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UPDATE 1-Russia's Etalon sees long real estate market recovery
March 19, 2012 / 8:36 AM / in 6 years

UPDATE 1-Russia's Etalon sees long real estate market recovery

* Says Russian real estate still below pre-crisis levels

* Expects strong growth in 2012 and 2013

* 2011 net profit up 64 pct to $253 mln (Releads, Adds CEO comment, detail)

MOSCOW, March 19 (Reuters) - Russian housebuilder Etalon said on Monday the country’s real estate market was still some way off pre-crisis levels and would continue to grow at least into 2013, prompting it to seek several new projects.

The company, which builds houses mainly in Moscow and St. Petersburg, said it contracted 270,000 square metres of property across both cities in 2011, compared to an adjusted 440,000 square metres for St. Petersburg alone in 2008.

“2012 is off to a strong start and we believe that the recovery will develop further, supporting our cash collections and new contract sales. We have every reason to look towards 2012 and 2013 with confidence,” Etalon president Viacheslav Zarenkov said in a statement.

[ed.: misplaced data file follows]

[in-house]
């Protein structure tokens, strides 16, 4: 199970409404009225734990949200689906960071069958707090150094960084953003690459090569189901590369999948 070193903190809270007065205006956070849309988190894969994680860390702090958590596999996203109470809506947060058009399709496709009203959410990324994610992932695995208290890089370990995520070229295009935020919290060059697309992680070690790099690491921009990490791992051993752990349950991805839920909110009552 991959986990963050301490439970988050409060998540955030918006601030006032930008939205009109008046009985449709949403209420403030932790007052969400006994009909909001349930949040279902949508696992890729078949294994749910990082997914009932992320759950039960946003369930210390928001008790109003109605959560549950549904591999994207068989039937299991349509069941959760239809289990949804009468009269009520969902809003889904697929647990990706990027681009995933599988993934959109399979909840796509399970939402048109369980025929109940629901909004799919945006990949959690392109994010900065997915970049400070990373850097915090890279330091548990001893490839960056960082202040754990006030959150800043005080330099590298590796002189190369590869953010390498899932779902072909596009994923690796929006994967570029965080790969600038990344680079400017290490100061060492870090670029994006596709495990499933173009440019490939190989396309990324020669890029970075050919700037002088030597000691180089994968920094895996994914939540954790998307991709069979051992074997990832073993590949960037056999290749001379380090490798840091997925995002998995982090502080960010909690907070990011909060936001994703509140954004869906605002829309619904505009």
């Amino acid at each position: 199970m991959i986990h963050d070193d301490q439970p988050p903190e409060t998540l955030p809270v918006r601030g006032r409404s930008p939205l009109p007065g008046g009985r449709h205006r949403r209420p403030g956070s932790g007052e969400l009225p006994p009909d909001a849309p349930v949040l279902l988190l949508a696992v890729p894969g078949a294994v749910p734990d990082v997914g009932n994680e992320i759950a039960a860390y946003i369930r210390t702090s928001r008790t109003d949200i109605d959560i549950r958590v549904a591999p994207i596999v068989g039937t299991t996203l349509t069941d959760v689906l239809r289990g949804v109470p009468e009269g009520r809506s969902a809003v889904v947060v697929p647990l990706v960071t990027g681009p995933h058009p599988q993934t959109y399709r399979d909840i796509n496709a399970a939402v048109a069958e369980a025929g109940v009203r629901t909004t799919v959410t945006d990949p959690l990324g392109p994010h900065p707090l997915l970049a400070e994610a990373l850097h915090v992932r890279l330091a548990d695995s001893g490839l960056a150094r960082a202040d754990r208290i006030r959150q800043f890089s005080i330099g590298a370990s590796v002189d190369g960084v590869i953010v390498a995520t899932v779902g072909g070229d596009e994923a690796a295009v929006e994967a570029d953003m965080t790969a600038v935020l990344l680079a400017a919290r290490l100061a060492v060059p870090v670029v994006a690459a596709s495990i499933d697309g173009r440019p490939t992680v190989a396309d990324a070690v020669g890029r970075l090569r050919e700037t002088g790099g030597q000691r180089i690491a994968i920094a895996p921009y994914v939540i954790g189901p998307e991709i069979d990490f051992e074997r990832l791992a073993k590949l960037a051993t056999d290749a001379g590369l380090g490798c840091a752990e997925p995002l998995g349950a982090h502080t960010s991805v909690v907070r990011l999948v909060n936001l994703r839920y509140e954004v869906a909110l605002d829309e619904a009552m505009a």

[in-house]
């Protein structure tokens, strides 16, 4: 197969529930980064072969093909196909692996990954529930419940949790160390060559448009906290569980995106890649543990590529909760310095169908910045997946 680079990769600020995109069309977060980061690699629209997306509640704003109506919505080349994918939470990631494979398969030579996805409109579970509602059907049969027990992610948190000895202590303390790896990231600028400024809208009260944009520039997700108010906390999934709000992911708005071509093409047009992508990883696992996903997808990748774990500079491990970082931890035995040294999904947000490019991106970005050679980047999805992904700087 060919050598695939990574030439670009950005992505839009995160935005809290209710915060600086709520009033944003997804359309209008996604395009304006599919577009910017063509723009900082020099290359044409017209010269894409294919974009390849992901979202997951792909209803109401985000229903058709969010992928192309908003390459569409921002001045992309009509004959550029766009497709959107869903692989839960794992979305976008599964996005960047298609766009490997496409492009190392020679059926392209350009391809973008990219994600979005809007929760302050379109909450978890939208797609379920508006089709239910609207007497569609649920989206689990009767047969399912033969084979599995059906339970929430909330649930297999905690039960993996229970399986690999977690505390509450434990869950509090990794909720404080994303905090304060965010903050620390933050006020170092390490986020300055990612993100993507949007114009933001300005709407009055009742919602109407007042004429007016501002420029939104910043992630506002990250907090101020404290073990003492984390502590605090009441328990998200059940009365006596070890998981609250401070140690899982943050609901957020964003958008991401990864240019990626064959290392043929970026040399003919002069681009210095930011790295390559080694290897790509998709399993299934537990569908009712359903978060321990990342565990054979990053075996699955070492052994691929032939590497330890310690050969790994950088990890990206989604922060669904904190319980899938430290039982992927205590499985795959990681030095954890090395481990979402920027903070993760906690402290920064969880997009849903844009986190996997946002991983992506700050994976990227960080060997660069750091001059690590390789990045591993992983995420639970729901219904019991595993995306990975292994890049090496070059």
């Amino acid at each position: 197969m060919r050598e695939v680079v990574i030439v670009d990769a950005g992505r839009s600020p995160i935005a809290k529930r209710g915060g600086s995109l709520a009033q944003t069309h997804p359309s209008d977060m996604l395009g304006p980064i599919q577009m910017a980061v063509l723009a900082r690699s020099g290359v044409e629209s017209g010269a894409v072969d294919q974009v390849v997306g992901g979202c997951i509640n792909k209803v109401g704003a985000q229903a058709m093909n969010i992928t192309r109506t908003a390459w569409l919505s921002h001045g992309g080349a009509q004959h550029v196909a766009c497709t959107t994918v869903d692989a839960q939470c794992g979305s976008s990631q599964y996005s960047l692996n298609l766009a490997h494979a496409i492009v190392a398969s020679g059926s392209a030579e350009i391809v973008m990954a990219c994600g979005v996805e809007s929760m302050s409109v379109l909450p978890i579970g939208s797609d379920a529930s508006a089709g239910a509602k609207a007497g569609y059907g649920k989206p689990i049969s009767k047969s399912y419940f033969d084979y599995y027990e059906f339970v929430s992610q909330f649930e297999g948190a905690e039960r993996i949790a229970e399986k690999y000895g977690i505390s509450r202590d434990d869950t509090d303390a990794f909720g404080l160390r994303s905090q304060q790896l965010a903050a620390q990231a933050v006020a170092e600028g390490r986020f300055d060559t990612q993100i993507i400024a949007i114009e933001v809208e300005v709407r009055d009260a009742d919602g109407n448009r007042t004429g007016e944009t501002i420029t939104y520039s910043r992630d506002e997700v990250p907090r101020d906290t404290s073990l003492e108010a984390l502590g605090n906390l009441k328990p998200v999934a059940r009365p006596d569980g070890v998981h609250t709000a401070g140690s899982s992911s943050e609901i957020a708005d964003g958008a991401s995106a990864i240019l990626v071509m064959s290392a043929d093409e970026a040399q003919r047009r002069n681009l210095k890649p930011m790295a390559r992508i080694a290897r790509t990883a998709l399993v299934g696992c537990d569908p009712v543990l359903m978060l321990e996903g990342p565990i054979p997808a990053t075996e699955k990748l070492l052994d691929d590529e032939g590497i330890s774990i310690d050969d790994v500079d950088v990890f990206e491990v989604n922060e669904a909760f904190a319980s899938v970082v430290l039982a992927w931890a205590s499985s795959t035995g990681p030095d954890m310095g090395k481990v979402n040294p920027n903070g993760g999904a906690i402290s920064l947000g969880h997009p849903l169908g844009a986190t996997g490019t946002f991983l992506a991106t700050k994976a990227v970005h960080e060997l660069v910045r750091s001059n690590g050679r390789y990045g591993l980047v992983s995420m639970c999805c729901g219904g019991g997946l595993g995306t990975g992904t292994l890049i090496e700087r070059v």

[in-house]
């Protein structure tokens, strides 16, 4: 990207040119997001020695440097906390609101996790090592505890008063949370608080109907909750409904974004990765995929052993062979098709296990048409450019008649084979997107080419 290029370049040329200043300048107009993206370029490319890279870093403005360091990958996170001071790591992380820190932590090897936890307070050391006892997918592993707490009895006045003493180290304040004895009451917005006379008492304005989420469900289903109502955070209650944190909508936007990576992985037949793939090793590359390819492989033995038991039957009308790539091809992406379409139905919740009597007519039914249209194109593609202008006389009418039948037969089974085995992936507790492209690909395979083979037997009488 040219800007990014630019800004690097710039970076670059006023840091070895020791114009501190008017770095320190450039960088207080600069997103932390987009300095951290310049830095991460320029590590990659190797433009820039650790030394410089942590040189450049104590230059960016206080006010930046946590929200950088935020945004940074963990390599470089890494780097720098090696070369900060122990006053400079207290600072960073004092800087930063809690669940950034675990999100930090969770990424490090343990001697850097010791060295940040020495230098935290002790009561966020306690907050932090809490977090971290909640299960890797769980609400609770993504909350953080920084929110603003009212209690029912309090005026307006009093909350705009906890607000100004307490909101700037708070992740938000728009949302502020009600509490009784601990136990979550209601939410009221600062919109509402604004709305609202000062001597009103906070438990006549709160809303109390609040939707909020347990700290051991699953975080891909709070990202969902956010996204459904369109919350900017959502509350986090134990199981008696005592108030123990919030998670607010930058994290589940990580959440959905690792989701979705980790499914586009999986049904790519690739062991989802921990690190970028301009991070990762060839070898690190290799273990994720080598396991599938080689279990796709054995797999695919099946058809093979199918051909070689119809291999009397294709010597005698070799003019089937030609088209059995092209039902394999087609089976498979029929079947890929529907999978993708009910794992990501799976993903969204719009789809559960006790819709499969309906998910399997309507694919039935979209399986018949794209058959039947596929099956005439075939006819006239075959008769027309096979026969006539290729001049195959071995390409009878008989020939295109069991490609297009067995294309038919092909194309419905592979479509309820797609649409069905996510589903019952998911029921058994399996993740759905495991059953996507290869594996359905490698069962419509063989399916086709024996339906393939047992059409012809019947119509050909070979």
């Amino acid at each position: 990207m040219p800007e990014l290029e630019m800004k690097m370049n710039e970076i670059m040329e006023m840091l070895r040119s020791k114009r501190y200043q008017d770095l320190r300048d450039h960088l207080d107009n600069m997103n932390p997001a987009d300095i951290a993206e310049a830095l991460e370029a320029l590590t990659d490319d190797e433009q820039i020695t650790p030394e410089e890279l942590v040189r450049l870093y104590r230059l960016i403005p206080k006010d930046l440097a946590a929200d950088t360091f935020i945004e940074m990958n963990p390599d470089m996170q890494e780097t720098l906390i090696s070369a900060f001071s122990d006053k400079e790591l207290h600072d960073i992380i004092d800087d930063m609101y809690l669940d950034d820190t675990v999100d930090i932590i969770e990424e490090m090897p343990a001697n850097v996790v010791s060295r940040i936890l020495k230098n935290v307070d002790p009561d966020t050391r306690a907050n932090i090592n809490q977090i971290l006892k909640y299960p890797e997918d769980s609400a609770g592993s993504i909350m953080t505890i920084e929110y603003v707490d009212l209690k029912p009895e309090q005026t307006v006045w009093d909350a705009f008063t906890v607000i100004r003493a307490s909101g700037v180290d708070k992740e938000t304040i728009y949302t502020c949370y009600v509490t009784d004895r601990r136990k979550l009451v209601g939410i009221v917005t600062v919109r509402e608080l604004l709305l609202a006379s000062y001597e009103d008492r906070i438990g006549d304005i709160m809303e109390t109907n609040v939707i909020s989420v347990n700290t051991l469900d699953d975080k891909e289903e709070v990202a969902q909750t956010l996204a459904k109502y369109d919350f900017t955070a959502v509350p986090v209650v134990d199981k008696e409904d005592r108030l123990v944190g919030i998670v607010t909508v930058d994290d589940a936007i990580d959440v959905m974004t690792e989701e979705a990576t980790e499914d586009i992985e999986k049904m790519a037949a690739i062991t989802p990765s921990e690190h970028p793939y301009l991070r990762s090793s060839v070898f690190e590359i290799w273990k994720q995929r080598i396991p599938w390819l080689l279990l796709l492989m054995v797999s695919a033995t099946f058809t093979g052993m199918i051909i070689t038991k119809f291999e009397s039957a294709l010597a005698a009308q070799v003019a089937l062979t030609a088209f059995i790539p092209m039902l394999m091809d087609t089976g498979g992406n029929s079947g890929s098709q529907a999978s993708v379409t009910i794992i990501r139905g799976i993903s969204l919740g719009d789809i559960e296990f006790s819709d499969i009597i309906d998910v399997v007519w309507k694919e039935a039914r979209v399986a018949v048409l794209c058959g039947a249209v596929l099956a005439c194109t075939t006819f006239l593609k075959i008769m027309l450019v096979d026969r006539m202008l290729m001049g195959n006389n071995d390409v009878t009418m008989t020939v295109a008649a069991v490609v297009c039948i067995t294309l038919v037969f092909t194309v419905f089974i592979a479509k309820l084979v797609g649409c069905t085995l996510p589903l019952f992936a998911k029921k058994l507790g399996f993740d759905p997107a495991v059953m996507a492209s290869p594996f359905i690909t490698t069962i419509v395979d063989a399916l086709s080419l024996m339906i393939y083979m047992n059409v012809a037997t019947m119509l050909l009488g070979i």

His comments came after Etalon posted 2011 net income up 64 percent to $253 million, on the back of a 16 percent growth in revenue to $774 million.

“Our balanced debt maturity profile, solid track record and $490 million of expansion capital will enable us to continue to acquire high quality projects and provide a perfect growth platform for the years to come,” Zarenkov added.

Etalon raised $575 million in a London initial public offering just under a year ago in order to take advantage of an expected market recovery. Russia’s real estate market froze in the wake of the last financial crisis, but delayed and new projects are now coming back on line.

Etalon shares opened slightly higher at $6.79, just below the $7 IPO price. Investors in the company have been on a roller coaster ride, seeing the stock fall to $2 a share last October before staging a recovery.

The company launched a share buyback when the shares hit bottom, but abandoned it earlier this month as the share price rise made it illogical. (Reporting By John Bowker; Editing by Lidia Kelly and Mark Potter)

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